How To Sew An Authentic Mid-Victorian Day Cap – Tutorial

How To Sew An Authentic Mid-Victorian Day Cap - Tutorial

In this tutorial I’ll show you how to sew an authentic 1840-1850s plain cotton day cap by hand.

In the early- and mid-Victorian era, all women covered their heads with caps during the day; whereas in the later part of the Victorian era, just married women and elderly ladies wore caps. These caps were usually called morning caps or day caps. For rich ladies, day caps could resemble a piece of lace trimmed with silk ribbons and flowers; while a middle-class woman or a servant would choose a plainer cotton day cap, such as the one I’m sewing here (1860 painting, daguerreotype of mother with day cap). A simimlar cap is described in the The Workwoman’s Guide (1840, p. 65) as ‘pretty and not expensive’.

Such a cap might also be worn as a bonnet cap which was worn under bonnets with just the cap frill looking out from under the bonnet. In the night, night caps were worn: ‘The border must depend upon the purpose for which the cap is intended: if for a night-cap, a double border in front and single behind will be required: if for a bonnet-cap, a double border or quilling only, in front will be sufficient.’ (The Workwoman’s Guide, 1840, p. 65)

Women’s day caps are made of clear, spotted, sprigged, twilled, or jaconet muslin with frills of cambric, muslin, net, or Valenciennes lace; and night caps of checked muslin or soft fine calico. (The Workwoman’s Guide, 1840, p. 61ff) Here are pictures of caps and patterns (The Workwoman’s Guide, 1840, plate 9), and some more pictures and patterns of bonnet and other caps (The Workwoman’s Guide, 1840, plate 15).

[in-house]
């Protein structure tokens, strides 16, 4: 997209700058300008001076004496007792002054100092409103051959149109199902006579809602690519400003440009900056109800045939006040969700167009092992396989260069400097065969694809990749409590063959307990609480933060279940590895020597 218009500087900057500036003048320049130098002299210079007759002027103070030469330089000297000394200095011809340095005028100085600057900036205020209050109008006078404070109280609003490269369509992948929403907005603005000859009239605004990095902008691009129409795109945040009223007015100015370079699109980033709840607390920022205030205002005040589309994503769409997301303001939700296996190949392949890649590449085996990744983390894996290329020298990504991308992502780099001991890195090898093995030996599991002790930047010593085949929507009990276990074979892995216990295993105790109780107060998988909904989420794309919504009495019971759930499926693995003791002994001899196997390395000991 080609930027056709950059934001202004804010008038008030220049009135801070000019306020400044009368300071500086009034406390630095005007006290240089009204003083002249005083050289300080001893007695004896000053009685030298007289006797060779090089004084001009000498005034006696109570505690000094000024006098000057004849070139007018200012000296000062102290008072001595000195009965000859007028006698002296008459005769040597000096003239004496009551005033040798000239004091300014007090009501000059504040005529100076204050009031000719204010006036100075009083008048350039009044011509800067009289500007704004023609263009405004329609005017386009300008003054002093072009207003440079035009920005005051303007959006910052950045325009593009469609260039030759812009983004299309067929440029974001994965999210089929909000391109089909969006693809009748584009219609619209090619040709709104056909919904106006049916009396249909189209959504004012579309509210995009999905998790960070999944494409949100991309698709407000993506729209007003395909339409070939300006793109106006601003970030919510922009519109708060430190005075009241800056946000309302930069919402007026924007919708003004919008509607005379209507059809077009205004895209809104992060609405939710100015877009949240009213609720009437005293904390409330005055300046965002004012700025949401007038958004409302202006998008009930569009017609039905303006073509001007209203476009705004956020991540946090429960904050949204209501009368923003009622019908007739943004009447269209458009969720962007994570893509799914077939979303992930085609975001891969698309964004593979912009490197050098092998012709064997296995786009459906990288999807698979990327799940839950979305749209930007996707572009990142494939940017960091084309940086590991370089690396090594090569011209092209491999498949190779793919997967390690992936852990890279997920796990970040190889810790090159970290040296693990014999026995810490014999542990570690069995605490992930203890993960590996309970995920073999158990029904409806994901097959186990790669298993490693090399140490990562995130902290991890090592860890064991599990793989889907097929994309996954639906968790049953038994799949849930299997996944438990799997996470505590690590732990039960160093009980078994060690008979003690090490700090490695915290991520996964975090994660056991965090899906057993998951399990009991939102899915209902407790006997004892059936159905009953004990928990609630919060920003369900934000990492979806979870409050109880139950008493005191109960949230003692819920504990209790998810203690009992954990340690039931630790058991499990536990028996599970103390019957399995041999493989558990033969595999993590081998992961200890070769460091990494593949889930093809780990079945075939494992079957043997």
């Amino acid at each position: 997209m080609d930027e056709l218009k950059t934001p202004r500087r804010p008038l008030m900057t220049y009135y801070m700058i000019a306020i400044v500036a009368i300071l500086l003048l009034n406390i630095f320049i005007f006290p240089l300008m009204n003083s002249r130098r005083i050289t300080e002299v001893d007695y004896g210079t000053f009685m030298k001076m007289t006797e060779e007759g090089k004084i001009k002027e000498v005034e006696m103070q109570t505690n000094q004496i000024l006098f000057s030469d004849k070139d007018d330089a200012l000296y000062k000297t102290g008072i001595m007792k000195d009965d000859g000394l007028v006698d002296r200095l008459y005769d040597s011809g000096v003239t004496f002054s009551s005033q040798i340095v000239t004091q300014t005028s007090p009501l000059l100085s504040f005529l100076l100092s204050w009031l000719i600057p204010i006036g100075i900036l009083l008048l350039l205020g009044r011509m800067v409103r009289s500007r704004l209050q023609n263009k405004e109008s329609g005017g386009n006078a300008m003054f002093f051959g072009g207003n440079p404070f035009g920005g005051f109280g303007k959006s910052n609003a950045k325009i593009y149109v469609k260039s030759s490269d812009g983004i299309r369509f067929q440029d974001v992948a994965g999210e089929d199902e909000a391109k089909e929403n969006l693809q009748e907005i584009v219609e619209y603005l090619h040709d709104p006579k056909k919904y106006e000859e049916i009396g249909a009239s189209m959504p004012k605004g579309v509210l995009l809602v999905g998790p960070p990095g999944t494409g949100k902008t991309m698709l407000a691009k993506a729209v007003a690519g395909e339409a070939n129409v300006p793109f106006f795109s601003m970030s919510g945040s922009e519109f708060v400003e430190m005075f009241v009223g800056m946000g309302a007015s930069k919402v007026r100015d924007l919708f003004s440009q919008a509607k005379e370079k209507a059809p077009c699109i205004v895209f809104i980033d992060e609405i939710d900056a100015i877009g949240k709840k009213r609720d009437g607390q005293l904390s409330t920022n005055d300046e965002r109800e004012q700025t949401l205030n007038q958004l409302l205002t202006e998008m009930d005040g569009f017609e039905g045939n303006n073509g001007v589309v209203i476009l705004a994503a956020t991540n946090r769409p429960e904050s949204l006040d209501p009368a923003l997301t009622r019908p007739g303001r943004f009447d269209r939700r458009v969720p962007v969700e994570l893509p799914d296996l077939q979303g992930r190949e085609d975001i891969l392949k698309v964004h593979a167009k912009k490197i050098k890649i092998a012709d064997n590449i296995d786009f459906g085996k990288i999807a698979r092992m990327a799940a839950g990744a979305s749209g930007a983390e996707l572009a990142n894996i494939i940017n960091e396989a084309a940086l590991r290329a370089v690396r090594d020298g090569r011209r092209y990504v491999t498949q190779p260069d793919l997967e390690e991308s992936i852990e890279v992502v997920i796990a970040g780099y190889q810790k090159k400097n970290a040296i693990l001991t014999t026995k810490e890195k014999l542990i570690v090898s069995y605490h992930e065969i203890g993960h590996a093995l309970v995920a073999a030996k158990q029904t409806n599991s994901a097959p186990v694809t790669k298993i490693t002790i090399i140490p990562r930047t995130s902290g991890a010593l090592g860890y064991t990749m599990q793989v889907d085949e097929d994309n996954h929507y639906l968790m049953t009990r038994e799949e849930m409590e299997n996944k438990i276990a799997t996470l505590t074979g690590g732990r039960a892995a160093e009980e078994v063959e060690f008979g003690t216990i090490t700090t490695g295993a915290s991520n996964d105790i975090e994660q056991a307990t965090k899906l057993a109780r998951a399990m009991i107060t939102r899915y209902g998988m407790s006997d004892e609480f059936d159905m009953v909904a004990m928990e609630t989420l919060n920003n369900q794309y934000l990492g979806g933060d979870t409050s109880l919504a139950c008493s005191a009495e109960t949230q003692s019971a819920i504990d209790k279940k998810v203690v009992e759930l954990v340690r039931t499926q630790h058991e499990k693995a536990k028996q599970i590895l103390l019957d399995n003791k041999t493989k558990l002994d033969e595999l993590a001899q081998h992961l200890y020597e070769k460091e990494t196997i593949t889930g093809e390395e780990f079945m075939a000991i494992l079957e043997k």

How To Sew An Authentic Mid-Victorian Day Cap - Tutorial

In the 1830s, the ruffle was gathered evenly round the brim (1830s cap), while in the 1840s and 1850s the frill was gathered more at the sides (1840-50s cap): ‘The form of the caps, both for the morning and evening costume, are very plain upon the top of the head and full at the ears’ (1843, Godey’s Lady’s Book). 1850s day caps exposed more of the front hair than earlier caps (1855 painting and 1859 painting).

 

Materials:

  • white, thin cotton fabric, such as batiste
  • white cotton sewing thread
  • needle and scissor
  • awl or something similar, such as a knitting needle
  • cotton string

 

measure victorian cotton day cap

Measure round your head from below ear to below ear (the petrol-blue line). Decide how wide you want your brim piece. My finished brim piece (without seam allowance) measures 8,5 x 50cm. Then make a bun at the back of your head: higher for the 1840s and lower for the 1850s. Measure loosely across the bun from the crown-brim-seam to the crown-brim-seam on the other side (the mint green line). Then measure loosely from the top of the crown piece to the bottom (the pink line): the cap should roughly cover your neck hairline. My crown piece measures 25 x 29cm. Round the top corners like here: The Workwoman’s Guide, 1840, plate 9. Decide how long (you should be able to tie them into a bow) and wide you want your cap strings (some Victorian cap ties are very narrow, while other are wide). My tapes measure 2,5 x 38cm and my cap ruffles 3,5 x 85cm. That was the difficult part of the day cap making, 😉 the rest is easier. 🙂 If you want you could sew a test cap with cheap fabric on your sewing machine to verify that your pattern fits you.

 

victorian muslin ruffles

Cut strips of the cotton fabric for the cap frill and ties.

You could also omit the ruffle (plain cotton cap without frill) or use lace or bobbinet tulle instead (Valenciennes lace day cap).